Christie Matheson (Tap the Magic Tree)
Gianna Marino (Meet Me at the Moon)
Jeff Brumbeau & Gail de Marcken (The Quiltmaker’s Gift)
Julio Fogliano & Erin Stead (if you want to see a whale)
Kathryn Otoshi (One)
Lemony Snicket (The Series of Unfortunate Events)
Mo Willems (Knuffle Bunny Free)
Molly Bang (The Grey Lady and the Strawberry Snatcher)
Philip & Erin Stead (A Sick Day for Amos McGee)
William Joyce (The Man in the Moon)
You’ll want to make the books available for students after the lesson, as the kids will be very interested in reading them!
Analyze the Form
Ask, What do you notice about these bios? Generate a chart titled “Features of an Author’s Bio.” It could include:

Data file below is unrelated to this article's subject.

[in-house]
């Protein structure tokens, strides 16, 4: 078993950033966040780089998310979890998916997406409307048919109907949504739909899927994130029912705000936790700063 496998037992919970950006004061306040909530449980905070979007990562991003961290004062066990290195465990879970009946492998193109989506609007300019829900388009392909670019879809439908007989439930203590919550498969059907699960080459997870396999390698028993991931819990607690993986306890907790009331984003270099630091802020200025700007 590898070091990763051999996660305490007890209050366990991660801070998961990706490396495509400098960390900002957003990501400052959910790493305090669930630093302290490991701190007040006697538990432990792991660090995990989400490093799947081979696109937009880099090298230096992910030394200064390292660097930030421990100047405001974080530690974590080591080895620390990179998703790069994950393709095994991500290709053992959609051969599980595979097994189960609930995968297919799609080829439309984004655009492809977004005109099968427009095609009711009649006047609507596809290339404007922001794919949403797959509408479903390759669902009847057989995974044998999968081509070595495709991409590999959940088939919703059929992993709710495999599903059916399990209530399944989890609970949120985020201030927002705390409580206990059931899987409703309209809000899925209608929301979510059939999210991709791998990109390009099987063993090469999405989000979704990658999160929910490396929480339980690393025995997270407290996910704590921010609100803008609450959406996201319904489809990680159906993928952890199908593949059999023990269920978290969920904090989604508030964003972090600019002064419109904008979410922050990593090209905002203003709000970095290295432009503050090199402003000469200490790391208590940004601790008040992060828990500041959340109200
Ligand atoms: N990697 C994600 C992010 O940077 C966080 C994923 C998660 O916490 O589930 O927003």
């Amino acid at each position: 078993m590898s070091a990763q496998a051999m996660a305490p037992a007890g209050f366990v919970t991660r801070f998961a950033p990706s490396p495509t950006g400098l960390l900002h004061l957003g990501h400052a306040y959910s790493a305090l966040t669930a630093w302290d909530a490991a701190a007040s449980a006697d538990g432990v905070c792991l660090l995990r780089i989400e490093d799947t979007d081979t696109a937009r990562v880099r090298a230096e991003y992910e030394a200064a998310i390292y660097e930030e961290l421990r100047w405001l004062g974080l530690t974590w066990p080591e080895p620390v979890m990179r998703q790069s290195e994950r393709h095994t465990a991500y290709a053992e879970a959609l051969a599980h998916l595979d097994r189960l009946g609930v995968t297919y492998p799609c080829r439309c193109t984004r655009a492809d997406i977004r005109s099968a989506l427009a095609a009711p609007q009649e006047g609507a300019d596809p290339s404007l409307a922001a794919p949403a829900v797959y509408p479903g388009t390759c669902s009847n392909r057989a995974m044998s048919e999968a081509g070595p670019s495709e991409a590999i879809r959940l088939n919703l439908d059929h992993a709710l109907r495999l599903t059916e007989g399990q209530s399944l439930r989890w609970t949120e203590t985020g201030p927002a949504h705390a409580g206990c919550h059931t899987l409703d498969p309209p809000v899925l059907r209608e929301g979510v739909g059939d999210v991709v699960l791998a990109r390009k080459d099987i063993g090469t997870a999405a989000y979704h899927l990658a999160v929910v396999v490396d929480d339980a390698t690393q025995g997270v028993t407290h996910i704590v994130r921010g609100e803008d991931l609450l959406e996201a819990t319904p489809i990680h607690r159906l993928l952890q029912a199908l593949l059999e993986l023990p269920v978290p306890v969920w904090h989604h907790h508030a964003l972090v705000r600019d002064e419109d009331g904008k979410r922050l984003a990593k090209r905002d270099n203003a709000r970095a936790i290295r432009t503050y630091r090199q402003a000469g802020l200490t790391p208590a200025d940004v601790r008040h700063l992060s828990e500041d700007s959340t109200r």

- Written in the third person
- Tells where the author lives
- Tells who is in the author’s family
- Gives interesting details about the author (pets, hobbies, etc.)
- Lists what the author has published
- Describes the author’s awards
Model Writing (Optional)
For grades K-2 or classes with many students learning English as a second language, you may want to write one author’s bio together as a class.
Introduce yourself to the class by verbally, including many of the details that Author’s Bios commonly list.
As you speak, make notes (or better yet, have a co-teacher take notes for you) on piece of chart paper, in the form of a brainstorming web. This part of the modeling exercise is especially helpful for grades 2 and above.